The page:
This road is so twisty because it is an old elephant trail, and it was the first direct road from Chiang Mai to Mae Hong Son. Because it was too steep for cars, the Japanese created a new road through Pai to Mae Hong Son during world war 2. The current road nr. 1095 to Pai follows the Japanese road. WARNING: better not try this with a scooter. The last part up the mountain is twisty and very steep, and once up there a u-turn is impossible, so you are committed to drive all the way up to the viewpoint.

 

Other motorcycle tour possibilities.

  • The Mae Tha fault loop, between 110km and 160km. Through Mae Takhrai National Park on different sections of the Mae Tha fault. (cmpark.htm National Parks)
  • And many more trips and loops are possible; to hot springs, ancient elephant trails, ancient cities (Wiang Kum Kam, Wiang Tha Kan) and botanic gardens.

 

motortours around Chiang Mai.
Remote route through the villages around Chiang Mai.

 

Motorcycle rentals in Chiang Mai.

Most people rent a scooter from one of Chiang Mai's plentiful scooter shops, for example a Honda Click or a Honda Wave. Plenty of larger bikes are available like a Honda Phantom, a Honda CB500F, a Kawasaki Ninja 650 or Kawasaki Versys. And the Honda CRF250 rally is suitable for mountains roads and dirt roads.

Most motorbike and scooter rental places in Chiang Mai are close to Thapae gate, for example Mr. Mechanic motorcycle Rental, Pop Motorcycle/Car rent (Kotchasarn Road), and Dang Bike Hire (Kotchasarn Road). Mr.Mechanic motorcycle has a few shops around town.

Pop has several motorbike locations throughout the city (besides the large Pop Motorcycle there is also Pop Rider and several small Pop Motorbike shops) but they are one of the most expensive and they get rather bad reviews for the service. At the largest POP store, the Pop Motorcycle main store on Kotchasarn Road, on the eastern moat there are dozens of big bikes on display.

Walk around a bit away from Tha Phae gate to find a cheaper rental office; whit a bit of shopping around, a motorcycle like the Kawasaki Versys or Honda CRF250 can be rented cheaper. I can recommend M25 Motorbike rental on Ratchamanka road, though they don't have many bikes, being a small shop.

C&P Big Bike is a bit out of the way on the east side of the river, but gets very good reviews.

Tony's Big Bikes (TBB) shop is now Toons Bike rental, and they have similar rates as Pop Motorcycles. Tony's Big Bikes, which only organises tours, has moved to a location south of the old town.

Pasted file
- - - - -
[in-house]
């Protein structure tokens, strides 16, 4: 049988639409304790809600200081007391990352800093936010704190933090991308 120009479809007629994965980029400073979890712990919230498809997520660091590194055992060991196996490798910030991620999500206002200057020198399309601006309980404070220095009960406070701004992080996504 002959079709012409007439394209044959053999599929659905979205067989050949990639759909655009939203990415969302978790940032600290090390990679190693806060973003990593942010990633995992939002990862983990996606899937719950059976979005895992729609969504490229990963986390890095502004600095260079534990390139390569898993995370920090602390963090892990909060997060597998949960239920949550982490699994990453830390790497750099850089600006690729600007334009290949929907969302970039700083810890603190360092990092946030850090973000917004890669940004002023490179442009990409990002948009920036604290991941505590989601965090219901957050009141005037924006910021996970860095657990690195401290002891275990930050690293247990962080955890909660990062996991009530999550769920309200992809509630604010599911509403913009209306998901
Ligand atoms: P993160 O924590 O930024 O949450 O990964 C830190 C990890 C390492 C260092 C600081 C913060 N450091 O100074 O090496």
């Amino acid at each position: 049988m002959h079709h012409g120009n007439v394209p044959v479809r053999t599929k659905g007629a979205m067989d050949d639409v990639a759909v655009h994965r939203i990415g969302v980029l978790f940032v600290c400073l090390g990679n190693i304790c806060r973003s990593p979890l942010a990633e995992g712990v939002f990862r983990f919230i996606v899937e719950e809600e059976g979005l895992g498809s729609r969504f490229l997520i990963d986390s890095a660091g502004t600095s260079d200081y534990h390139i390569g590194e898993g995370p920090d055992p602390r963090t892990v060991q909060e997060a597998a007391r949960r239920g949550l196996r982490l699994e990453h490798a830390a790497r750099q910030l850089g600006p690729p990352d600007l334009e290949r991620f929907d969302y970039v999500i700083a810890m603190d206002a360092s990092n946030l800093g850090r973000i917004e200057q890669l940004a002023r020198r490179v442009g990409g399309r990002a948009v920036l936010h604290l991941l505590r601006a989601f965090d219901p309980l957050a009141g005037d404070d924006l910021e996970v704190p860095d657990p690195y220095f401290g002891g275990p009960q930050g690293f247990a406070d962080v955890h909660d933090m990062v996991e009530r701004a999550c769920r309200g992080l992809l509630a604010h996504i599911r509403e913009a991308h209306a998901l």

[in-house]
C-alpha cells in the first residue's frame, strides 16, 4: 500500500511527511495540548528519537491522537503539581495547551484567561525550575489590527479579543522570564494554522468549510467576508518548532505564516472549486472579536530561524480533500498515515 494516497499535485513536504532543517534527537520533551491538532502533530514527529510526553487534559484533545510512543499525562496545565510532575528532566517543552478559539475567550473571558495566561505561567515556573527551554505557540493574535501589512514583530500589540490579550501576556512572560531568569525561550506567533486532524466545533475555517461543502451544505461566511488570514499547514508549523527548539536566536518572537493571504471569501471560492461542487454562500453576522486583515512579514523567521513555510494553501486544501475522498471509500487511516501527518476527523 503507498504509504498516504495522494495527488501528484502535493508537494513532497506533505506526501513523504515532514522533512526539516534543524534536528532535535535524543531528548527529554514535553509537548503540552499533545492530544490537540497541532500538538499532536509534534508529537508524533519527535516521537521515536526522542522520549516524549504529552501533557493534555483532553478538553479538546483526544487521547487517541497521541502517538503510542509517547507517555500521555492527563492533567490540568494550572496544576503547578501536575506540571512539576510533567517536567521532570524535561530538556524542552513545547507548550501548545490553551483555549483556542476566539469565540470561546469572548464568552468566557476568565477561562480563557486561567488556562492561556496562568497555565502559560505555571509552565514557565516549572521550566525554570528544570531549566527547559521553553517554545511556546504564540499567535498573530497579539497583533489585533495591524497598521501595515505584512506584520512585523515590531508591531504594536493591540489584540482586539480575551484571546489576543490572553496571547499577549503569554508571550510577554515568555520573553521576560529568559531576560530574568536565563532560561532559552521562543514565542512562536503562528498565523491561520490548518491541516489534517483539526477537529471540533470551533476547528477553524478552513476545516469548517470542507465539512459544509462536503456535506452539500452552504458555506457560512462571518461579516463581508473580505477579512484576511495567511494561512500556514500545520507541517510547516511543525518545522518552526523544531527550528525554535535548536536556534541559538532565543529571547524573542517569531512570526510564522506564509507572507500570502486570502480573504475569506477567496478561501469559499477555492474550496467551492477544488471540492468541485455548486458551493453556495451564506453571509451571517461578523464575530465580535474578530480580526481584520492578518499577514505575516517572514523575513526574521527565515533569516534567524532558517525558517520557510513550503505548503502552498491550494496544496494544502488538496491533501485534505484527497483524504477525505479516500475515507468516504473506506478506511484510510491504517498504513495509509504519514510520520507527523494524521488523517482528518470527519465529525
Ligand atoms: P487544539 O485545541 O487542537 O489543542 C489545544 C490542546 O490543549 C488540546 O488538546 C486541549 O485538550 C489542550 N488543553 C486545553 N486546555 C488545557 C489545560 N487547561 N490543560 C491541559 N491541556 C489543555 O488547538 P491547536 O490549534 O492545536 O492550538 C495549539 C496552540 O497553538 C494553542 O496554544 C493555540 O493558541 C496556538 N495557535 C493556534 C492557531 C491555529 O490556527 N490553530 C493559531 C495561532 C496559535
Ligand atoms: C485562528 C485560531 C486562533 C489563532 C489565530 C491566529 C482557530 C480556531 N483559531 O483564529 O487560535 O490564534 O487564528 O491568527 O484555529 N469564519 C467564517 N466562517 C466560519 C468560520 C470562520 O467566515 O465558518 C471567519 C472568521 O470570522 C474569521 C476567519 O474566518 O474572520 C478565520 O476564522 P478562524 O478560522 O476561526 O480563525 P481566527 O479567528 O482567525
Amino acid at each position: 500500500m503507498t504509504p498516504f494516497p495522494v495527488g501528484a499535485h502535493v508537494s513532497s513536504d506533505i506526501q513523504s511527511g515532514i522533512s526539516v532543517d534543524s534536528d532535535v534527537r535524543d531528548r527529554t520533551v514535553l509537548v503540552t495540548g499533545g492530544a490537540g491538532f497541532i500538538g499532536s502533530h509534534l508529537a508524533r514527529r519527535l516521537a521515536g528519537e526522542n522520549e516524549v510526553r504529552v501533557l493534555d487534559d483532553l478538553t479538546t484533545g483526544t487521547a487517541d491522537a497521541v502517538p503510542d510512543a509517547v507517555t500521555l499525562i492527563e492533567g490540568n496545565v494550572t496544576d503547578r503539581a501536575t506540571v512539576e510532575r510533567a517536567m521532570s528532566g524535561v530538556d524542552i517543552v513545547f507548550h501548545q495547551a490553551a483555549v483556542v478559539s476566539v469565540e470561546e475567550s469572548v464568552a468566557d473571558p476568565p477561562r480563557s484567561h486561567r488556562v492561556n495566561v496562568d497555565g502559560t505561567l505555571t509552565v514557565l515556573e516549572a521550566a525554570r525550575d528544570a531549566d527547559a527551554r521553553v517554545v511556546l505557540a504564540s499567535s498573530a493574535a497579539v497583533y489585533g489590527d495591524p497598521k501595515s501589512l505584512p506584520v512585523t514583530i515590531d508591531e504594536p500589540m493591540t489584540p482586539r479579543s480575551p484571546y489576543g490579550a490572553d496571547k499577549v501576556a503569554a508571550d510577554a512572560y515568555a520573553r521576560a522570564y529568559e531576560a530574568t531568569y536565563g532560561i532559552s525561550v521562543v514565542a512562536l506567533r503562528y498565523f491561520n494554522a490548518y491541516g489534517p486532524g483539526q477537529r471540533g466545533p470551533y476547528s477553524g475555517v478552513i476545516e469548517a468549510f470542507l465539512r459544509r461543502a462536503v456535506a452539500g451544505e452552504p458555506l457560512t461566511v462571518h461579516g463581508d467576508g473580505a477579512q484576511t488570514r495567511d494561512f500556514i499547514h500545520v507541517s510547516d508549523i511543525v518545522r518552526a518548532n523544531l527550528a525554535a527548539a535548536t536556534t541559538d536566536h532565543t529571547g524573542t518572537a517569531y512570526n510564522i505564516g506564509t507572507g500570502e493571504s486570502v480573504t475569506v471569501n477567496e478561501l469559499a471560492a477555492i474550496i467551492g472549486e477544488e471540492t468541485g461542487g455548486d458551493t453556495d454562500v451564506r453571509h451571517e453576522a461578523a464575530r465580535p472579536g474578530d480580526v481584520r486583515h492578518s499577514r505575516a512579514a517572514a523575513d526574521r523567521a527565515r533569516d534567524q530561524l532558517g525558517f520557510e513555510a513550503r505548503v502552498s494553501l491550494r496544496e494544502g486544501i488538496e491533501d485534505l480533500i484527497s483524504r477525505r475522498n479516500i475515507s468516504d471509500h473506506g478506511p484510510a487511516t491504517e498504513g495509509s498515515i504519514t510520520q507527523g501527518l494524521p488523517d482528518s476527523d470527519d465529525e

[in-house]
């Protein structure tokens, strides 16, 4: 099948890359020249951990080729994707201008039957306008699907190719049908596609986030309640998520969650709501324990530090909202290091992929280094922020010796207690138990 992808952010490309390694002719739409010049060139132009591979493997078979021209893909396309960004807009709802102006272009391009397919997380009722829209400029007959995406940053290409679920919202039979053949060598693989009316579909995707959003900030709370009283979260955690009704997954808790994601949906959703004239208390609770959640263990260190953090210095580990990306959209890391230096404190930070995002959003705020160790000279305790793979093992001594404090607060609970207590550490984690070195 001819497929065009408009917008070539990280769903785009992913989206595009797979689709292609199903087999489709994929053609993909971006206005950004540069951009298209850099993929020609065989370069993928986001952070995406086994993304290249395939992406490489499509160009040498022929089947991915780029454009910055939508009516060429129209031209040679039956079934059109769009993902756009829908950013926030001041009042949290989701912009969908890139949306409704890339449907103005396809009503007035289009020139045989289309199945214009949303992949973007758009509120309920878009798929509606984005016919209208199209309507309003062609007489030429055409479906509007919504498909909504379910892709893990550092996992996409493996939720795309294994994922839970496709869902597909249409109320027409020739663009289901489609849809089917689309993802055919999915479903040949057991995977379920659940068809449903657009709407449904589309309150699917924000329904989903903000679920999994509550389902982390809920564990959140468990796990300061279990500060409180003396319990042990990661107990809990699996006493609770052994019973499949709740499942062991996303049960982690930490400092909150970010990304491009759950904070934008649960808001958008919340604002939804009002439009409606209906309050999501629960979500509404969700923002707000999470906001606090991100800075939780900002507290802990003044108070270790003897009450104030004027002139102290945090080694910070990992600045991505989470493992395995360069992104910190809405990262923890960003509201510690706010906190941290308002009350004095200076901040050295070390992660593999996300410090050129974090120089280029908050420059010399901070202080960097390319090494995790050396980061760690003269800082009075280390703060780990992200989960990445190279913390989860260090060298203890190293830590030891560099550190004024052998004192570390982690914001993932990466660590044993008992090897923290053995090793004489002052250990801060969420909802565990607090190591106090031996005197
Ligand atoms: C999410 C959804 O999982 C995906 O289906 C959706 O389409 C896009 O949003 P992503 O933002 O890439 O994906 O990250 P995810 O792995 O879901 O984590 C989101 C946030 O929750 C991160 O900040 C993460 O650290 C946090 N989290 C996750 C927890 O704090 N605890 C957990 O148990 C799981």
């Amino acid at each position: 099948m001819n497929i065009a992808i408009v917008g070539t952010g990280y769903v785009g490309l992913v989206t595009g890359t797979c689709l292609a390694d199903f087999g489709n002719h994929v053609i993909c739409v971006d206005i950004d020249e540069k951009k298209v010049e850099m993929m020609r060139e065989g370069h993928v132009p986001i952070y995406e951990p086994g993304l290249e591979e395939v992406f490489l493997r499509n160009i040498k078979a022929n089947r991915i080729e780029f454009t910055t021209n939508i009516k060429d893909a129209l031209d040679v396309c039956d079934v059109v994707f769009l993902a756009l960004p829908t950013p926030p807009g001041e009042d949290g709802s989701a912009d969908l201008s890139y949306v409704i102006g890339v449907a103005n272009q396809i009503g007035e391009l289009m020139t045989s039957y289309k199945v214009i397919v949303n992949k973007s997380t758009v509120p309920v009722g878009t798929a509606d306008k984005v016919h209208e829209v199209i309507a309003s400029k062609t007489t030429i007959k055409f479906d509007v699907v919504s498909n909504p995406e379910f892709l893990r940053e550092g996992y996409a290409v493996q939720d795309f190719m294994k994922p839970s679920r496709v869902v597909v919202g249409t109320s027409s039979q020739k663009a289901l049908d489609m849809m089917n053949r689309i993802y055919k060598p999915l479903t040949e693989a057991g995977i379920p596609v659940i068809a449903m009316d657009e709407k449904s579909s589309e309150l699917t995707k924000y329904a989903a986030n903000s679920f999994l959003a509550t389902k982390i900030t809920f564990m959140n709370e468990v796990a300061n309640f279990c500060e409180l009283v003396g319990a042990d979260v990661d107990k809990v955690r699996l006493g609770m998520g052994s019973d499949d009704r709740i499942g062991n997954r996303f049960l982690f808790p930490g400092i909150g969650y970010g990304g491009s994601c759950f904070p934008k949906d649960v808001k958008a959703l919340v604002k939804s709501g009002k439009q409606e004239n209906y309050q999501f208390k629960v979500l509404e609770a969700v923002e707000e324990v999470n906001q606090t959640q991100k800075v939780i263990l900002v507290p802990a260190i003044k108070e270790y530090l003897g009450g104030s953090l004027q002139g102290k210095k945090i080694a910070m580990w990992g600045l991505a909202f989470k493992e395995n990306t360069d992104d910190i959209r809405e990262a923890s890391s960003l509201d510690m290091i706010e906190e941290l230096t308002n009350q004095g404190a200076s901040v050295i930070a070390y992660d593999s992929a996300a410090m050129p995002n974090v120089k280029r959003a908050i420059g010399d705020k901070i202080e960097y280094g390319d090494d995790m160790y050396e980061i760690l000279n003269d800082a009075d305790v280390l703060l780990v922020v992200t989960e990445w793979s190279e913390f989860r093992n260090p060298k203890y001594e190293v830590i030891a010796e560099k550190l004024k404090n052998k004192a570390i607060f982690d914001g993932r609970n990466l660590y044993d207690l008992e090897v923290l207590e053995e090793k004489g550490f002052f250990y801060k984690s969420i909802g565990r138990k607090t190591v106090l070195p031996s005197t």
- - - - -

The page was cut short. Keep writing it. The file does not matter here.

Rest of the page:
Pop Motorcycle  main store.
Pop Motorcycle main store, Kotchasarn Road Chiang Mai.

Bike shops like to keep your passport as safeguard; but most motorcycle rental shops also accept a deposit of 2000 to 3000 baht for a scooter and 5000 baht for a motorcycle. An international driver is license is also a requirement but is not checked when renting a bike.

The longer you rent a bike, the cheaper the daily rate can be ... negotiate! A 250CC trail bike like the Honda CRF-250L rents for 800 baht per day, but for 5 days or more 700 baht per day. The newer 2017 Honda CRF250 Rally is more expensive. Outside the high season a determined haggle can bring rental fees down; during high season this won't work.

Comparison of motorcycle rental shops - 2020

Motorcyle MrMechanic POP Car rent C&P Big Bike M25 Chiang Rai
Big Bike
Honda CRF 250L THB 1.000 THB 800 THB 800 THB 800 THB 800
Honda CRF250 Rally THB 1.000 THB 1.100 THB 1.000
Honda CB500x THB 1.300 THB 1.200 THB 1.300 THB 1.200 THB 1.500
Kawasaki 650 Versys THB 1.400   - THB 1.800 THB 1.700
Suzuki V-Strom 650cc THB 1.600 THB 1.700 THB 1.800
Data: websites of rental shops.

Scooter rentals.

There are lots of scooter rental places in Chiang Mai all over town. Most are small shops, for example on Moonmuang Road, the street along the moat north of Taphae Gate there are quite a few. The Honda Click, Honda Scoopy and Yamaha Fino are common scooters for rent; the cost can vary widely but most are in the range of 150 – 250 baht a day. The more powerful 125CC scooters will be over 200 baht a day. A scooter rental shop with good ratings is Cat Motors on Ratchamanka Road ( just south of Wat Phra Sing). Bamboo Bike Rentals has also good ratings; it is located on Chaiyapoom Road (on the eastern moat road, opposite Somphet market) and has the cheapest scooters starting at around 120 to 150 baht a day, but they are not the newest or best scooters.

Additional insurance

In Thailand all motor vehicles and scooters have by default third party insurance of a maximum of 80.000 Thai baht. This Compulsory Third Party Insurance (CTPL) is already in place when you rent a motorbike. The Thai name is Por Bor insurance; it covers limited personal injury of up to 80,000 baht. Any material damage is not covered by the Por Bor insurance.